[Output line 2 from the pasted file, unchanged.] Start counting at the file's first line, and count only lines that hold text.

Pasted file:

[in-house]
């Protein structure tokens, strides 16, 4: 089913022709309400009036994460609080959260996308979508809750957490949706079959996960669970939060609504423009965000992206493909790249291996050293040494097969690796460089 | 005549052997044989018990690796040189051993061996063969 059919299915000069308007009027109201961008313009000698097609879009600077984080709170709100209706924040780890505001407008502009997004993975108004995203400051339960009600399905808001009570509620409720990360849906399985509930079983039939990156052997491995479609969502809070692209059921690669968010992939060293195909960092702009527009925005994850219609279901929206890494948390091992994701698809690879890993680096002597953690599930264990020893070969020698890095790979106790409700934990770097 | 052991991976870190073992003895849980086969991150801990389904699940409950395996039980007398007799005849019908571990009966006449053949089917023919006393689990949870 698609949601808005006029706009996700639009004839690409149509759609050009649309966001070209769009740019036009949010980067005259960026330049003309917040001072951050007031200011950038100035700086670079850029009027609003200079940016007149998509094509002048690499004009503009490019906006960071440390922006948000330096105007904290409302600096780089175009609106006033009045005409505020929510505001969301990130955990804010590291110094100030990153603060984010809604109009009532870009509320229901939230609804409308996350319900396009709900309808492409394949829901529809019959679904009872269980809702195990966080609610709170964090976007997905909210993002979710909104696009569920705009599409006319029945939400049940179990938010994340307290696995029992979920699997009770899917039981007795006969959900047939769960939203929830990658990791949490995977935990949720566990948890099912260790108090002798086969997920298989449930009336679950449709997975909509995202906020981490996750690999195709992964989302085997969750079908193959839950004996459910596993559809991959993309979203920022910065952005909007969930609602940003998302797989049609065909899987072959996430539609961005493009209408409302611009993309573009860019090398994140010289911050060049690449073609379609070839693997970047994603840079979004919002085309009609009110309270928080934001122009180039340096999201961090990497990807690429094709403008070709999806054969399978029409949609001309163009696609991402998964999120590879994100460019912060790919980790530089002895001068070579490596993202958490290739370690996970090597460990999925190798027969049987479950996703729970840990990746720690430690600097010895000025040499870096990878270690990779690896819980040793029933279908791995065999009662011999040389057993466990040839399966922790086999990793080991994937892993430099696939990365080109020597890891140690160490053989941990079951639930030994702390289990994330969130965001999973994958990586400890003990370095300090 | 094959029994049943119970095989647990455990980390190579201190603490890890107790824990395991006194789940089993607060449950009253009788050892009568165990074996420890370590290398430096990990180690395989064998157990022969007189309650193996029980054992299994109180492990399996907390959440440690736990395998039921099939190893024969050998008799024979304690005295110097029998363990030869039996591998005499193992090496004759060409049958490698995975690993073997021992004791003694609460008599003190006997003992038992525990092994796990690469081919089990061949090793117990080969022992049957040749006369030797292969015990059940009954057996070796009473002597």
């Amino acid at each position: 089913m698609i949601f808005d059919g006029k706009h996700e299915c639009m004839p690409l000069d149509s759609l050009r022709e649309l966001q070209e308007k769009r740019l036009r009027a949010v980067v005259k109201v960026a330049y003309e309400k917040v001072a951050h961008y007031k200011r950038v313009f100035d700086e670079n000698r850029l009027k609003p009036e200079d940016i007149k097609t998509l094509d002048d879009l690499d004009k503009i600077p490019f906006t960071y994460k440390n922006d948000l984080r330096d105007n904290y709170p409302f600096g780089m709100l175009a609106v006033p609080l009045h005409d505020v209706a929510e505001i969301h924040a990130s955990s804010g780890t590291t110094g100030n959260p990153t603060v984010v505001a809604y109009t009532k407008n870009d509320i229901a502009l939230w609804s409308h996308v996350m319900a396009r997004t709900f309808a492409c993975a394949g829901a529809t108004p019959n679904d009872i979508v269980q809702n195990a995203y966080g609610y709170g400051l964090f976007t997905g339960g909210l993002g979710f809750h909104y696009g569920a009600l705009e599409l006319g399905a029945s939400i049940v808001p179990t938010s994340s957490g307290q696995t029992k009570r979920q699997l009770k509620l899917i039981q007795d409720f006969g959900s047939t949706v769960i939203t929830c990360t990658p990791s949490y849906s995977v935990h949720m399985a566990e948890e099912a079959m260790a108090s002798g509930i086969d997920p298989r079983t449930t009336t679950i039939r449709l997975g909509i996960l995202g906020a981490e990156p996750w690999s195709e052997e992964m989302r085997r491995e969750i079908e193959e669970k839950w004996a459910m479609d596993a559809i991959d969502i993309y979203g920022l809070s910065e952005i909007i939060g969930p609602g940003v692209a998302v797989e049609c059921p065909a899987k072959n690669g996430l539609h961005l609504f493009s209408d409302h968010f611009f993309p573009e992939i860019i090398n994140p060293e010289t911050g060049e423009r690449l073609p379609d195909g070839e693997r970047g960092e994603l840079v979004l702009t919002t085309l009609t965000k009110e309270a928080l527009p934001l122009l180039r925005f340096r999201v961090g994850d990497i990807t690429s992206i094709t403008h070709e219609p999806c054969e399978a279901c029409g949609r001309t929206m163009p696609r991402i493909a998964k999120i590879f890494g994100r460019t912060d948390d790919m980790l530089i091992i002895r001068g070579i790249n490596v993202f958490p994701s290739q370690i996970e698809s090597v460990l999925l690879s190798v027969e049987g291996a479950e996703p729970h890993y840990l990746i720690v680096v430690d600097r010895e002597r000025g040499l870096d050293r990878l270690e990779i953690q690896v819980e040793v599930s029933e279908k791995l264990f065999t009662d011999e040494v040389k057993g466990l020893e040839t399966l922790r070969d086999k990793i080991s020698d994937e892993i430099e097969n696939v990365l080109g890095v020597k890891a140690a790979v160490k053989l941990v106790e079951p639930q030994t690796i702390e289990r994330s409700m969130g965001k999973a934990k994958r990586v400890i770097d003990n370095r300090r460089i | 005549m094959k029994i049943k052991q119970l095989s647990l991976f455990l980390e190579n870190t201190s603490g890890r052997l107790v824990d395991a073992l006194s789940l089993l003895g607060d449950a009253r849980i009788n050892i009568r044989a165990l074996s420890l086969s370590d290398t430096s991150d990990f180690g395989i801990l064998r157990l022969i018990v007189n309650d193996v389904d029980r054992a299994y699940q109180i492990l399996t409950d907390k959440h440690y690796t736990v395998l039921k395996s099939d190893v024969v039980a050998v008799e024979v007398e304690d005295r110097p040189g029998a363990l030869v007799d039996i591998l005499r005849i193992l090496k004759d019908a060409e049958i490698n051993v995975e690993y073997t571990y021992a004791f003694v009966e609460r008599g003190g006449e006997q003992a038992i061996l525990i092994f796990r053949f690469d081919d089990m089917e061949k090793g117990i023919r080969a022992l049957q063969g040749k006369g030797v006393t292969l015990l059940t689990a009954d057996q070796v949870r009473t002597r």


């Protein structure tokens, strides 16, 4: 089913022709309400009036994460609080959260996308979508809750957490949706079959996960669970939060609504423009965000992206493909790249291996050293040494097969690796460089 | 005549052997044989018990690796040189051993061996063969 059919299915000069308007009027109201961008313009000698097609879009600077984080709170709100209706924040780890505001407008502009997004993975108004995203400051339960009600399905808001009570509620409720990360849906399985509930079983039939990156052997491995479609969502809070692209059921690669968010992939060293195909960092702009527009925005994850219609279901929206890494948390091992994701698809690879890993680096002597953690599930264990020893070969020698890095790979106790409700934990770097 | 052991991976870190073992003895849980086969991150801990389904699940409950395996039980007398007799005849019908571990009966006449053949089917023919006393689990949870 698609949601808005006029706009996700639009004839690409149509759609050009649309966001070209769009740019036009949010980067005259960026330049003309917040001072951050007031200011950038100035700086670079850029009027609003200079940016007149998509094509002048690499004009503009490019906006960071440390922006948000330096105007904290409302600096780089175009609106006033009045005409505020929510505001969301990130955990804010590291110094100030990153603060984010809604109009009532870009509320229901939230609804409308996350319900396009709900309808492409394949829901529809019959679904009872269980809702195990966080609610709170964090976007997905909210993002979710909104696009569920705009599409006319029945939400049940179990938010994340307290696995029992979920699997009770899917039981007795006969959900047939769960939203929830990658990791949490995977935990949720566990948890099912260790108090002798086969997920298989449930009336679950449709997975909509995202906020981490996750690999195709992964989302085997969750079908193959839950004996459910596993559809991959993309979203920022910065952005909007969930609602940003998302797989049609065909899987072959996430539609961005493009209408409302611009993309573009860019090398994140010289911050060049690449073609379609070839693997970047994603840079979004919002085309009609009110309270928080934001122009180039340096999201961090990497990807690429094709403008070709999806054969399978029409949609001309163009696609991402998964999120590879994100460019912060790919980790530089002895001068070579490596993202958490290739370690996970090597460990999925190798027969049987479950996703729970840990990746720690430690600097010895000025040499870096990878270690990779690896819980040793029933279908791995065999009662011999040389057993466990040839399966922790086999990793080991994937892993430099696939990365080109020597890891140690160490053989941990079951639930030994702390289990994330969130965001999973994958990586400890003990370095300090 | 094959029994049943119970095989647990455990980390190579201190603490890890107790824990395991006194789940089993607060449950009253009788050892009568165990074996420890370590290398430096990990180690395989064998157990022969007189309650193996029980054992299994109180492990399996907390959440440690736990395998039921099939190893024969050998008799024979304690005295110097029998363990030869039996591998005499193992090496004759060409049958490698995975690993073997021992004791003694609460008599003190006997003992038992525990092994796990690469081919089990061949090793117990080969022992049957040749006369030797292969015990059940009954057996070796009473002597």